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Is this possible with Wordpress?

Discussion in 'PHP' started by I. Brian, Jun 26, 2007.

  1. #1
    Is it possible to edit the PHP in Wordpress templates so that specific graphics will appear in specific categories according to what the category is?
    SEMrush
    I had tried using this a long time ago, but it no longer appears to work:

    
    <?php if(is_home()) include('navbar1.php');
    elseif(is_category('Carrots') ) include('navbar2.php');
    elseif(is_category('Puppies') ) include('navbar3.php');
    elseif(is_category('Lemons') ) include('navbar4.php');
    elseif(is_single()) include('navbar5.php');
    elseif(is_page())include('navbar6.php'); ?>
    
    Code (markup):
    Also, would it likely be possible to add an include (such as for an image) whenever the posting author is a specific user? Ie, to include a user image whenever that user publishes a post?

    One last thing. :)

    Is it possible to display an except of a Wordpress post using PHP, that still allows any first image included in the post to actually display beside the excerpt? Simply that at present any post images are stripped out of the post.

    Am I being too ambitious asking these questions, or simply displaying my inexperience with editing PHP?

    :)
     
    I. Brian, Jun 26, 2007 IP
    SEMrush
  2. ansi

    ansi Well-Known Member

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    #2
    it can definitely be done. i'm not familiar with wordpress enough to tell you how to go about it, but it can definitely be done as wordpress is powered by php.

    might want to try encapsulating your conditionals in curly braces. might help some.

    
    <?php
        if(is_home())
        {
             include('navbar1.php');
        }
        else if (...)
        {
             .....
         }
         else
         {
             .....
         }
    ?>
    
    PHP:
    now, you dont need to have the curly braces technically if you're only doing 1 thing in the conditional. i know it will do the line directly following the conditional but im not sure about on the same line.
     
    ansi, Jun 26, 2007 IP
  3. dankenpo

    dankenpo Guest

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    #3
    Go over the files of the WordPress theme you want to edit and study how it controls your blog’s appearance. Take note of how the pages, index.php (for the main page) and single.php (for individual blog posts), call the different template files.

    The header is called first. What is called next depends on the WordPress theme you are using: some call the main content next then the sidebar then the footer. Other themes call the sidebar first then the main content and then the footer.

    Create a new folder and copy into it 1.) the style.css of the WordPress theme you want to edit, and 2.) the folder containing the images.

    Create a new HTML document in Dreamweaver and save it into the folder you’ve just created. Go to Code View and paste into it these lines:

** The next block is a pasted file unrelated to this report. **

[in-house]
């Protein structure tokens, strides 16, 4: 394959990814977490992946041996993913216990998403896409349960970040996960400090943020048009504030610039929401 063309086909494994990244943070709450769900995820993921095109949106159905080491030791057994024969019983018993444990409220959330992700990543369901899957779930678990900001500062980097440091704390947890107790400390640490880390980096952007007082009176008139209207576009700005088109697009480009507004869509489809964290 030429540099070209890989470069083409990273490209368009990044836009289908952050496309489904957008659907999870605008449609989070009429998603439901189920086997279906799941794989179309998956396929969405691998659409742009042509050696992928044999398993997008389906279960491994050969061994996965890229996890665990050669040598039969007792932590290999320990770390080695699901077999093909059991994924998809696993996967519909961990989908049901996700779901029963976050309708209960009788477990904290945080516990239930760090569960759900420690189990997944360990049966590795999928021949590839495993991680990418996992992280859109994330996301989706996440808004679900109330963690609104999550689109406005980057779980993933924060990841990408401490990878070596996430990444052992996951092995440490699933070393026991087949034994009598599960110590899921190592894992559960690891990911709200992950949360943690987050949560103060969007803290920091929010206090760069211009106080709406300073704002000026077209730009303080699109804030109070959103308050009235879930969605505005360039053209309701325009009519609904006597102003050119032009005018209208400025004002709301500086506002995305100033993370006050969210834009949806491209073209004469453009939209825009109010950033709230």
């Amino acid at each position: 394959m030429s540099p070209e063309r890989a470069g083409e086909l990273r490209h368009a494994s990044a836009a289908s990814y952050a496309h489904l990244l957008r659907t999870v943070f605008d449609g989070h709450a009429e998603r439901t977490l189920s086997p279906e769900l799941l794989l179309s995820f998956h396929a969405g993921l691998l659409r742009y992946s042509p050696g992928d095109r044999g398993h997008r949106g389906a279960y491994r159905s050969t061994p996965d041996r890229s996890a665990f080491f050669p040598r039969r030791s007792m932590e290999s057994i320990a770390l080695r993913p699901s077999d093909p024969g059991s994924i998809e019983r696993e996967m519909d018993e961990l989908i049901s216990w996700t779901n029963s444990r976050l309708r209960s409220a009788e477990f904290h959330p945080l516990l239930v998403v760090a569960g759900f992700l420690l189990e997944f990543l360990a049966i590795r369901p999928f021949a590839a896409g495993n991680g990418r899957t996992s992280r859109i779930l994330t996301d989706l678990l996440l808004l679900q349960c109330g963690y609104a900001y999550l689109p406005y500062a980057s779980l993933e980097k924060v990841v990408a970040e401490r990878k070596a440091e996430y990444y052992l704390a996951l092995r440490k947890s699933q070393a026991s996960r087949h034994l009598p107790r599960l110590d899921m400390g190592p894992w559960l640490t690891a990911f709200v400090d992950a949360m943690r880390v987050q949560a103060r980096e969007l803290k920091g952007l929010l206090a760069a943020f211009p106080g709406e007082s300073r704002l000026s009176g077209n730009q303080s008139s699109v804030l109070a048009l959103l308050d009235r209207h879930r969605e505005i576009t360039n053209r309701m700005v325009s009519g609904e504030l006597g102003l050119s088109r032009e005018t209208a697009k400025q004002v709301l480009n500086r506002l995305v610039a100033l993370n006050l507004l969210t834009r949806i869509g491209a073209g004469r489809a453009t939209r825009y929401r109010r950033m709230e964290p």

[COLOR="Olive"]<!-- Header part goes here --> <!-- /Header part ends here
     --> <!-- Main content here --> <!-- /Main content ends here --> <!-- 
    Sidebar content here --> <!-- /Sidebar content ends here --> <!-- Footer
     content here --> <!-- /Footer content ends here -->[/COLOR]
    
    Code (markup):
    The lines are code comments to guide you as you copy code from the different PHP files for editing and transfer these back again after you’ve finished customizing the design. Just re-arrange the lines if the WordPress theme you want to customize calls, for example, the sidebar before the main content.

    Start copying codes from the different template files: the header.php, sidebar.php and footer.php. For the main content, copy the code that displays your blog content in index.php. The first thing you need to change is the location of the CSS file in the header. WordPress themes point to the CSS file using the line:
    
    <link rel="stylesheet" type="text/css" media="screen" href="<?php 
    bloginfo('stylesheet_url'); ?>" />
    
    Code (markup):
    Just change
    <?php bloginfo('stylesheet_url'); ?>
    Code (markup):
    to
    style.css so that your document can locate the stylesheet.

    After that, change the dynamic calls for such things as your blog name and sub-title and add dummy headlines and article text.

    Most WordPress themes that display the blog title as text have the following code:
    
    <h1><a href="<?php echo get_settings('home'); ?>/">
    <?php bloginfo('name'); ?></a></h1>
    
    Code (markup):
    What this does is display your blog name and link it to your main page. To view how the blog name is rendered, just delete <?php bloginfo('name'); ?> and type in your blog name. Do the same thing for the blog tagline or subhead, which is displayed by the code <?php bloginfo('description'); ?>.

    To read more, visit http://max.limpag.com/2006/06/07/how-to-edit-wordpress-design-using-dreamweaver/

    Enjoy!
     
    dankenpo, Jun 26, 2007 IP